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2021 Chief David Crowchild Memorial Award - Christy Morgan

CFN would like to send out a heartfelt congratulations to our friend Christy Morgan, winner of 2021 Chief David Crowchild Memorial Award from the St'uxwtéws (Bonaparte) Band, part of the Secwepemc (Shuswap) Nation. Christy sits on CFN's Indigenous Education for Newcomers Advisory Committee and is the current Director of Indigenous Initiatives at Trellis.

Christy has worked for over 20 years in community development and relations building with the urban Indigenous community in Calgary and area. She has been a leader in facilitating relationship building between Indigenous and non-Indigenous peoples through her advocacy, policy and committee work. She has pushed to ensure that Aboriginal Awareness Week is accessible to all Calgarians, that Orange Shirt Day is a learning opportunity for everyone despite a global pandemic and that Indigenous and non-Indigenous people are brought together to find common understanding through differences.

Christy is looked to across the Calgary community for her leadership and perspective in Indigenous and non-Indigenous spaces. This speaks to her ability to live in parallel spaces and speak to different issues and topics that impact the whole community while highlighting the importance to consider the inclusion of and impacts on Indigenous peoples. Christy was previously recognized for her leadership and contributions to the Calgary community through being named one of Avenue Magazine’s Top 40 under 40 in 2011 and was awarded the Dr. Douglas Cardinal award for Community Leadership in 2015 by the University of Calgary Student Association and the Native Centre. In her role as Director of Indigenous Initiatives at Trellis Society, Christy supports the agency of over 350 staff to decolonize their practices and embed Reconciliation and Indigenous paradigms into their work.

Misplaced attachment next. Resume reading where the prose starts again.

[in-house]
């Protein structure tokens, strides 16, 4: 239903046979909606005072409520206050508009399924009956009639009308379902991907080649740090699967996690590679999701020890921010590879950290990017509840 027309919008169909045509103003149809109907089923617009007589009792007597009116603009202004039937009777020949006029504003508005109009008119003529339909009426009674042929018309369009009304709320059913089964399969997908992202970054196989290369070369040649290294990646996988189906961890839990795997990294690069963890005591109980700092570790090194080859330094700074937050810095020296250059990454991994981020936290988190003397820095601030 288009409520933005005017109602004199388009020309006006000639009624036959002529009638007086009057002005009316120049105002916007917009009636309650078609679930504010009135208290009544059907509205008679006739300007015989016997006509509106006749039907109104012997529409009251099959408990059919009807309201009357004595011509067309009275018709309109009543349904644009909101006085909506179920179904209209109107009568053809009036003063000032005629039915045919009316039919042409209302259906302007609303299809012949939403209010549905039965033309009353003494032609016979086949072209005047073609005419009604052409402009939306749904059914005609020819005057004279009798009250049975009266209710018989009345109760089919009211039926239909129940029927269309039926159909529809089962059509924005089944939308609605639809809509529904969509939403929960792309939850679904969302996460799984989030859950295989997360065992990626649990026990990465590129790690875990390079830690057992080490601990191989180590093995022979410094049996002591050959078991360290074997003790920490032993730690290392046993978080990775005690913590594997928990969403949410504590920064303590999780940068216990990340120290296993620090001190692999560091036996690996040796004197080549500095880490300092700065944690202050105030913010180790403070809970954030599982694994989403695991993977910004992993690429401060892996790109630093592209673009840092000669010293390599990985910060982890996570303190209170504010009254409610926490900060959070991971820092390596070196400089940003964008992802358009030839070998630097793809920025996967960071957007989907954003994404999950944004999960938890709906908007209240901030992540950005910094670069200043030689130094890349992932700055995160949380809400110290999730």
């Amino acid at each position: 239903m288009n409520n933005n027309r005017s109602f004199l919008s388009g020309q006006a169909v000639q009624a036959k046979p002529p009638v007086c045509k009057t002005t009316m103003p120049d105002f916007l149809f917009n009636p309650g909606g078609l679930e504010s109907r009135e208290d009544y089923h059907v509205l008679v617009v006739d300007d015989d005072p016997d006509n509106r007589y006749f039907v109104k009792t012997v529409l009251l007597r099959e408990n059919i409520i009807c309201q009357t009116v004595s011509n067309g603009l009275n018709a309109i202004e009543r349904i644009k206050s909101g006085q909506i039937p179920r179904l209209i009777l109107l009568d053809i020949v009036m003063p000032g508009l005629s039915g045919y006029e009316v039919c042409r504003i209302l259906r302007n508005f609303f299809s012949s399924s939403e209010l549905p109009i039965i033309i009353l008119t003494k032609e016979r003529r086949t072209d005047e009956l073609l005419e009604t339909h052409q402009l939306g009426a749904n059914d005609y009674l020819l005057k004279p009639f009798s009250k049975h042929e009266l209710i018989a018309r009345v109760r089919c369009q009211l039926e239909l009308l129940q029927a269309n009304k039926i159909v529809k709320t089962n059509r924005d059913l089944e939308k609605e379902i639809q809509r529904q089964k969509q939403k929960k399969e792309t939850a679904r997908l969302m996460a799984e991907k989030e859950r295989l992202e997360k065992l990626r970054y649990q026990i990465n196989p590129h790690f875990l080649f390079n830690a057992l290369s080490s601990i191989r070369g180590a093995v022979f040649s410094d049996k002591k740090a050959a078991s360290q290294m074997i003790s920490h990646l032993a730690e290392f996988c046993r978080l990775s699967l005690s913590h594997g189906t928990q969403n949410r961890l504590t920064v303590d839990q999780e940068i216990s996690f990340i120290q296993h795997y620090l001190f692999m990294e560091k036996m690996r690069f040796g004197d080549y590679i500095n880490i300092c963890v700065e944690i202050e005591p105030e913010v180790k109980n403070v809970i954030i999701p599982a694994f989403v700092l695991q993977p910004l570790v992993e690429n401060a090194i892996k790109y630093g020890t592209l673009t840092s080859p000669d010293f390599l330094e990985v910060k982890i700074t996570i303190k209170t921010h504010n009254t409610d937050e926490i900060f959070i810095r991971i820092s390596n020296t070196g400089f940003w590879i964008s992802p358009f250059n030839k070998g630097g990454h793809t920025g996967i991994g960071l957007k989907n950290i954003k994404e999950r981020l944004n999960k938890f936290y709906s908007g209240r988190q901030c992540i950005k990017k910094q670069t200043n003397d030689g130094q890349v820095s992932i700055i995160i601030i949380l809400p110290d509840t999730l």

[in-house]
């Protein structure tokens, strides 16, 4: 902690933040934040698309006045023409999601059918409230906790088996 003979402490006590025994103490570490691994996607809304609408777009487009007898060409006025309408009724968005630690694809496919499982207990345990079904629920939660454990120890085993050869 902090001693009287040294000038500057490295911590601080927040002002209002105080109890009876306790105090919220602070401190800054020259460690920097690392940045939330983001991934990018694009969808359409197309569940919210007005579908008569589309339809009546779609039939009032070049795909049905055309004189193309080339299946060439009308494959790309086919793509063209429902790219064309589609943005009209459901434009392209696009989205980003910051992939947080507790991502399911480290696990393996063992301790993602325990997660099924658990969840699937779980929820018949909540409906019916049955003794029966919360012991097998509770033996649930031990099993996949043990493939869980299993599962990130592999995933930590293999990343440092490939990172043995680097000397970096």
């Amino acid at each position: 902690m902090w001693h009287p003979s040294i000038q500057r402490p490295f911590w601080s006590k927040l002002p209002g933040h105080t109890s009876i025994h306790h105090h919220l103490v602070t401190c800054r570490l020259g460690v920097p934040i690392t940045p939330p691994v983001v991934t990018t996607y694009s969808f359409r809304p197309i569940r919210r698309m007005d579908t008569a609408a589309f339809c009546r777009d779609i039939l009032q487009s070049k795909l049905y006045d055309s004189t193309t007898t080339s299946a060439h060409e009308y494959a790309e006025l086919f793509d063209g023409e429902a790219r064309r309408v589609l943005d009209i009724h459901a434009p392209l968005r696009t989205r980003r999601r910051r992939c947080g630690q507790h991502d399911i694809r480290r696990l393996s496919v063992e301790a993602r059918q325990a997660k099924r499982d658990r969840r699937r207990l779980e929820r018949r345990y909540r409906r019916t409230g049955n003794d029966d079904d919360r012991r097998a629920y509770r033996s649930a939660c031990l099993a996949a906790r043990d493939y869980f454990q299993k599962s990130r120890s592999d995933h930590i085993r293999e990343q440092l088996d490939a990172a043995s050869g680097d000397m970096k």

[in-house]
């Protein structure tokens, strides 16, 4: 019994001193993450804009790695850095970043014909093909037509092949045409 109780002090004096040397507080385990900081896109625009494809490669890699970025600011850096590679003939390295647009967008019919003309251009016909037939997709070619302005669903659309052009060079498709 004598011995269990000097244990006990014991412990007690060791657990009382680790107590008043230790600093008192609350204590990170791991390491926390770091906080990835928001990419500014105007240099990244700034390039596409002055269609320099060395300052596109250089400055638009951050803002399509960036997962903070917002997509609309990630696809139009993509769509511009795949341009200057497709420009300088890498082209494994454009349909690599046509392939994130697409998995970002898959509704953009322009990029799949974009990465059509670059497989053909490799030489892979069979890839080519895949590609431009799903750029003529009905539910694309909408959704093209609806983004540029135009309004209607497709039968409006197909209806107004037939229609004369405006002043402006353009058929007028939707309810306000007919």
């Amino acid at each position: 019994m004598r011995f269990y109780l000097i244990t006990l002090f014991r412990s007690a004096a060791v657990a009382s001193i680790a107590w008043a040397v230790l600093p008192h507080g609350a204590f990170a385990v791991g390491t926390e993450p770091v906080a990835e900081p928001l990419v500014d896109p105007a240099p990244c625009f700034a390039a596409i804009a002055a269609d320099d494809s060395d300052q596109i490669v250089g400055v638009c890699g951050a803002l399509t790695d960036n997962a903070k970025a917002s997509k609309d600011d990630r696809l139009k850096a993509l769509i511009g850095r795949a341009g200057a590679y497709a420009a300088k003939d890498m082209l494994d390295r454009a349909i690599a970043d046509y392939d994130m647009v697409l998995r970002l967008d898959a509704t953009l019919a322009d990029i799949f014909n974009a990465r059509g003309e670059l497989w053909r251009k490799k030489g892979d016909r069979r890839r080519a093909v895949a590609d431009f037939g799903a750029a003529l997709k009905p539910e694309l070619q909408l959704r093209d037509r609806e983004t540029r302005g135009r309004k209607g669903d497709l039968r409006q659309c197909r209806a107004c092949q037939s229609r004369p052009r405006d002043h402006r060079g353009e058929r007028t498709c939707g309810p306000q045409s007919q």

Overall, Christy is known for her fierce advocacy mixed with gentle leadership. Her impact is more felt than seen as she helped develop a generation of Indigenous leaders through her work with Calgary Urban Aboriginal Initiatives, Trellis (previously Boys & Girls Clubs of Calgary) and multiple other initiatives she has participated in.

Christy has also created opportunities for people at all level of societies to understand and support the uniqueness of Indigenous people and our place in the Canadian mosaic while at the same time, encouraging Indigenous people (both clients and staff alike) to follow their individual paths.

Much of the work we do every day intersects with each other and plays a larger role in the formation of the community we want to see. Thank you so much for this award, it is truly one of the greatest gifts I have been honoured to receive” said Morgan, after receiving her award.

Congratulations Christy!

source: City of Calgary


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